The future is looking brighter for Fort Lewis College, which saw its largest on-campus enrollment increase in a decade.
According to Mitch Davis, FLC’s public affairs officer, as of “census day” – the day the college finalizes its official enrollment numbers for the fall semester – 88 more students are enrolled in FLC compared with last year, with on-campus enrollment up 2.35 percent in 2012, from 3,748 to 3,836, surpassing both the fiscal year 2012-13 operating budget and enrollment goals as outlined in the college’s recently approved Strategic Plan.
Given declines in state funding for public colleges, Davis said: “Enrollment numbers become more important. The more money we have, the more tuition dollars we have.”
“Housing is not a concern yet,” Davis said. “In years past, we’ve held one of our residence halls empty for over a year. When large number of students or conferences come in, we’ve put them in there, but this year, we’re using it as a residence hall, and it’s halfway filled up,” Davis said.
“One year doesn’t make a trend,” but he said that if enrollment figures continue to increase at this year’s rate, “we’d run into a situation where we’re fully booked up. And then we’d have to make tough choices. Do we continue to require all freshman to live on campus? Still, that wouldn’t be a horrible situation to be in.”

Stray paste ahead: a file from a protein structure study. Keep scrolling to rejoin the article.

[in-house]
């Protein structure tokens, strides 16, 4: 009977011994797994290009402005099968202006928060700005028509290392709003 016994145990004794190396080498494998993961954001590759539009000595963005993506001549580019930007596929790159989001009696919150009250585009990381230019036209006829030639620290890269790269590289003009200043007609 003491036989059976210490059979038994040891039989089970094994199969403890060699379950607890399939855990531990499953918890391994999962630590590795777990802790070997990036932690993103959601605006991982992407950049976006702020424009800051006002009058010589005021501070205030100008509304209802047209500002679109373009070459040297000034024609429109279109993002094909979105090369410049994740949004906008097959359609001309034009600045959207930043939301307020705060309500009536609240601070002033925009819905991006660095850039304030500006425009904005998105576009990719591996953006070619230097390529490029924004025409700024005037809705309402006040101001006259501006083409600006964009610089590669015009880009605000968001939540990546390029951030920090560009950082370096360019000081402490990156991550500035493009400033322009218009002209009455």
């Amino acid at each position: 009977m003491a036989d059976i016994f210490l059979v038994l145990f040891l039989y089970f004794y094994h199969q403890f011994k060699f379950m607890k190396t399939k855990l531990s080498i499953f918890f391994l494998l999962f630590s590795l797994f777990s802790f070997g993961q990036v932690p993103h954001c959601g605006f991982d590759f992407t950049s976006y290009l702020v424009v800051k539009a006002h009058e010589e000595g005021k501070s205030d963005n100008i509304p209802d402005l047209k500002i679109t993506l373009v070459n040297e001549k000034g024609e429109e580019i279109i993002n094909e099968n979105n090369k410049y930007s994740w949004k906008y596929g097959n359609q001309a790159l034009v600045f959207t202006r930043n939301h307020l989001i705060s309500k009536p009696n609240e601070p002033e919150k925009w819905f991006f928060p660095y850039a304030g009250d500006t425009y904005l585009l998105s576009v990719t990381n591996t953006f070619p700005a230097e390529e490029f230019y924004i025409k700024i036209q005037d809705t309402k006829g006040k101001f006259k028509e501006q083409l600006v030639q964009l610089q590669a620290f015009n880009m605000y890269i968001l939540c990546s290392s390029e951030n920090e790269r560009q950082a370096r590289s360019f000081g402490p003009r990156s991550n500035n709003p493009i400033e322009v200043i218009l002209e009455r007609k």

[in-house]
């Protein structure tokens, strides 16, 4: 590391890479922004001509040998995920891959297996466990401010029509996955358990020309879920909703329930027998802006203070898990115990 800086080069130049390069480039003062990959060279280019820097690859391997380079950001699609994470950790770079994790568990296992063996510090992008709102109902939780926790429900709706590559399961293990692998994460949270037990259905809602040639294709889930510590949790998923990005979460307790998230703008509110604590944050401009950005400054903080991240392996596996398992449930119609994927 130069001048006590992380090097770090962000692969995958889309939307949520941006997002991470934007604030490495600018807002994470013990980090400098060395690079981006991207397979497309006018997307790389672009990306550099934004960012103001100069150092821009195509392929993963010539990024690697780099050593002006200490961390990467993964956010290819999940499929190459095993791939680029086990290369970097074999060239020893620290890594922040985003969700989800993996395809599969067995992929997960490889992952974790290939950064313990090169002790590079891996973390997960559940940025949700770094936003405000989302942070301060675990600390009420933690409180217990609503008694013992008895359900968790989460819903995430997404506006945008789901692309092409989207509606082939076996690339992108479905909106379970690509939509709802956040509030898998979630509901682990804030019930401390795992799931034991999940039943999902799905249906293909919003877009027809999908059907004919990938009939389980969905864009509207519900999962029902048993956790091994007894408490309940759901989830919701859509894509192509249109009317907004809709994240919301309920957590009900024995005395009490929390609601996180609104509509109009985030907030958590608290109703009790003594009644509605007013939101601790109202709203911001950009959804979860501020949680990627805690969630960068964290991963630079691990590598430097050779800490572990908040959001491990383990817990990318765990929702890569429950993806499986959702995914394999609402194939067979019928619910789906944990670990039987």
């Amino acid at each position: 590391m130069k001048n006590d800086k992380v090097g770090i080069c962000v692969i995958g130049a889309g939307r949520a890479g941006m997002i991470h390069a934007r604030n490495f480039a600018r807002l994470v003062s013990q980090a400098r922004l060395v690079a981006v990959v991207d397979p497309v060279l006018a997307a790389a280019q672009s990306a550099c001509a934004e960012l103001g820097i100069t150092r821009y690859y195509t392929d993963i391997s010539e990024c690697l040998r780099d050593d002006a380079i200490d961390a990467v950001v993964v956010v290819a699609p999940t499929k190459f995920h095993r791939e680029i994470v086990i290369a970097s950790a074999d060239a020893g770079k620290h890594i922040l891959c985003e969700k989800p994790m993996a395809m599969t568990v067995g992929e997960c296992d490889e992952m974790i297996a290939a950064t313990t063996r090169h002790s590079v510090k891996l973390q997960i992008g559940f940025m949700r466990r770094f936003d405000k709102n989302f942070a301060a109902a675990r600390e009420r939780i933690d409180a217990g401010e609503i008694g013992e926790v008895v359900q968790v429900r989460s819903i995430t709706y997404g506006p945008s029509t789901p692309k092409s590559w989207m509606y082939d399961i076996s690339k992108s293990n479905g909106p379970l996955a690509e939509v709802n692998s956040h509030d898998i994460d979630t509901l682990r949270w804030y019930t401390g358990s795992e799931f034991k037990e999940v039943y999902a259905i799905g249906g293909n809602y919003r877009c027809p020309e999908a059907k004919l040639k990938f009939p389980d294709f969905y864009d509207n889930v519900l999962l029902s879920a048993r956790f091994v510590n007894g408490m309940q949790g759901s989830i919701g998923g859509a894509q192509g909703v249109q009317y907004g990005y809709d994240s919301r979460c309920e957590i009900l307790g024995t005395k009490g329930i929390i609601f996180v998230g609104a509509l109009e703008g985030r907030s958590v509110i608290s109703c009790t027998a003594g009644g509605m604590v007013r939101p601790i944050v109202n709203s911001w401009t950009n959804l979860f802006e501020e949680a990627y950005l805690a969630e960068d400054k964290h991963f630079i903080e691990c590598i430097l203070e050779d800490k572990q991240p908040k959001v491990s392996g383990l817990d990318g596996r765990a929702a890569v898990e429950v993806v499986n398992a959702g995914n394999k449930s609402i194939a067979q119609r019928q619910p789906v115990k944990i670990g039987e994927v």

Davis said to ensure the student body’s educational experience isn’t adversely affected by its swelling numbers, “in the short term, we’re increasing our classes and also, if we need to, increasing the number of students in our classes.
“But we need to do that carefully. One of the things we pride ourselves on is personal attention to students. We don’t want any 600-person auditoriums at FLC,” Davis said. If FLC continued to see enrollment increases of this size, it would consider hiring more professors, he added.
Davis attributed FLC’s increased enrollment to its increased expenditure on marketing, which he estimated was in the “low six-figures.”
“We’ve seen a large increase in out-of-state students this year, and that’s directly attributable to our nationwide marketing efforts,” he said.
Davis said that ethnically, the two biggest changes from 2010 were in on-campus Hispanic enrollment, which jumped by 56 students, and Native American enrollment, which jumped by 23.
In a news release, FLC President Dene Kay Thomas said FLC’s efforts at increasing enrollment were “reaping dividends,” and that FLC would continue to work for “fiscally responsible growth that maintains our selective admission standard and the quality of our student body.”